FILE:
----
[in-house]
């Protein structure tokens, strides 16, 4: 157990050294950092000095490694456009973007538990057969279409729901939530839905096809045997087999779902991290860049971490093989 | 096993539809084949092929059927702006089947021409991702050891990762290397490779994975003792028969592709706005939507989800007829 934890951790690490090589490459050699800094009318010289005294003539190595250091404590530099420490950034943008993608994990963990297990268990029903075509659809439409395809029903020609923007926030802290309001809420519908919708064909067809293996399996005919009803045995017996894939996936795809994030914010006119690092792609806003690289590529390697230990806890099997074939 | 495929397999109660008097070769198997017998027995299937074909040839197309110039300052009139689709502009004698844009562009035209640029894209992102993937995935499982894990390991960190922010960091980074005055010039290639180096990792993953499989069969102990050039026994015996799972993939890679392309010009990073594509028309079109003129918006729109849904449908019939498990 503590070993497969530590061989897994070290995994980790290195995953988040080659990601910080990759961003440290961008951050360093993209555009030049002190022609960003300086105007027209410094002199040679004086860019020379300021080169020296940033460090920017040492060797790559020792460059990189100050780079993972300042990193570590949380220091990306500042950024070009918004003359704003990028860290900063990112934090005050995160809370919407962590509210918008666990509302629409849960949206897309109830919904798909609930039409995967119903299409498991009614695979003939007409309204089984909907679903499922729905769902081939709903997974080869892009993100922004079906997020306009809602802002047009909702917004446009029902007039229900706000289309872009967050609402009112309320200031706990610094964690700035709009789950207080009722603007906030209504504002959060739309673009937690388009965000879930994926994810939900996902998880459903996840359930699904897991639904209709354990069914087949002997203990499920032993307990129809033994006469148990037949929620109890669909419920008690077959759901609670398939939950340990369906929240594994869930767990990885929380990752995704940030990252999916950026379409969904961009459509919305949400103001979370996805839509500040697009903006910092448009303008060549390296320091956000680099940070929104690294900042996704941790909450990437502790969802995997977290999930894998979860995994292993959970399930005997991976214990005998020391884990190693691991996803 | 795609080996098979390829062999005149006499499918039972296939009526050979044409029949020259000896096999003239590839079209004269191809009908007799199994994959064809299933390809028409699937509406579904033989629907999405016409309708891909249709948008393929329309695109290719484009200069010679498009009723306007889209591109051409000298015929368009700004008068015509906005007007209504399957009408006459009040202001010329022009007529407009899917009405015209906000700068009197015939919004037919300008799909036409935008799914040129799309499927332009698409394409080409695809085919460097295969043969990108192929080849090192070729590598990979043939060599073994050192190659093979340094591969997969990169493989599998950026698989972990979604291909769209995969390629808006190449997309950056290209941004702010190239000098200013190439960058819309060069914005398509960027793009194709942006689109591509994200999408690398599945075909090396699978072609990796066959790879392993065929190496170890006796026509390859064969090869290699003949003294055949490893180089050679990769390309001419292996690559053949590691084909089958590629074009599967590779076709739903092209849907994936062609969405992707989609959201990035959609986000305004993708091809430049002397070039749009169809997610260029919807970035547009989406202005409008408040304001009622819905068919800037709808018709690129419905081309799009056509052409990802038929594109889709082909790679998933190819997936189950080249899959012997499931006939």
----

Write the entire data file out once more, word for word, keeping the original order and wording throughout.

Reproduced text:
[in-house]
């Protein structure tokens, strides 16, 4: 157990050294950092000095490694456009973007538990057969279409729901939530839905096809045997087999779902991290860049971490093989 | 096993539809084949092929059927702006089947021409991702050891990762290397490779994975003792028969592709706005939507989800007829 934890951790690490090589490459050699800094009318010289005294003539190595250091404590530099420490950034943008993608994990963990297990268990029903075509659809439409395809029903020609923007926030802290309001809420519908919708064909067809293996399996005919009803045995017996894939996936795809994030914010006119690092792609806003690289590529390697230990806890099997074939 | 495929397999109660008097070769198997017998027995299937074909040839197309110039300052009139689709502009004698844009562009035209640029894209992102993937995935499982894990390991960190922010960091980074005055010039290639180096990792993953499989069969102990050039026994015996799972993939890679392309010009990073594509028309079109003129918006729109849904449908019939498990 503590070993497969530590061989897994070290995994980790290195995953988040080659990601910080990759961003440290961008951050360093993209555009030049002190022609960003300086105007027209410094002199040679004086860019020379300021080169020296940033460090920017040492060797790559020792460059990189100050780079993972300042990193570590949380220091990306500042950024070009918004003359704003990028860290900063990112934090005050995160809370919407962590509210918008666990509302629409849960949206897309109830919904798909609930039409995967119903299409498991009614695979003939007409309204089984909907679903499922729905769902081939709903997974080869892009993100922004079906997020306009809602802002047009909702917004446009029902007039229900706000289309872009967050609402009112309320200031706990610094964690700035709009789950207080009722603007906030209504504002959060739309673009937690388009965000879930994926994810939900996902998880459903996840359930699904897991639904209709354990069914087949002997203990499920032993307990129809033994006469148990037949929620109890669909419920008690077959759901609670398939939950340990369906929240594994869930767990990885929380990752995704940030990252999916950026379409969904961009459509919305949400103001979370996805839509500040697009903006910092448009303008060549390296320091956000680099940070929104690294900042996704941790909450990437502790969802995997977290999930894998979860995994292993959970399930005997991976214990005998020391884990190693691991996803 | 795609080996098979390829062999005149006499499918039972296939009526050979044409029949020259000896096999003239590839079209004269191809009908007799199994994959064809299933390809028409699937509406579904033989629907999405016409309708891909249709948008393929329309695109290719484009200069010679498009009723306007889209591109051409000298015929368009700004008068015509906005007007209504399957009408006459009040202001010329022009007529407009899917009405015209906000700068009197015939919004037919300008799909036409935008799914040129799309499927332009698409394409080409695809085919460097295969043969990108192929080849090192070729590598990979043939060599073994050192190659093979340094591969997969990169493989599998950026698989972990979604291909769209995969390629808006190449997309950056290209941004702010190239000098200013190439960058819309060069914005398509960027793009194709942006689109591509994200999408690398599945075909090396699978072609990796066959790879392993065929190496170890006796026509390859064969090869290699003949003294055949490893180089050679990769390309001419292996690559053949590691084909089958590629074009599967590779076709739903092209849907994936062609969405992707989609959201990035959609986000305004993708091809430049002397070039749009169809997610260029919807970035547009989406202005409008408040304001009622819905068919800037709808018709690129419905081309799009056509052409990802038929594109889709082909790679998933190819997936189950080249899959012997499931006939």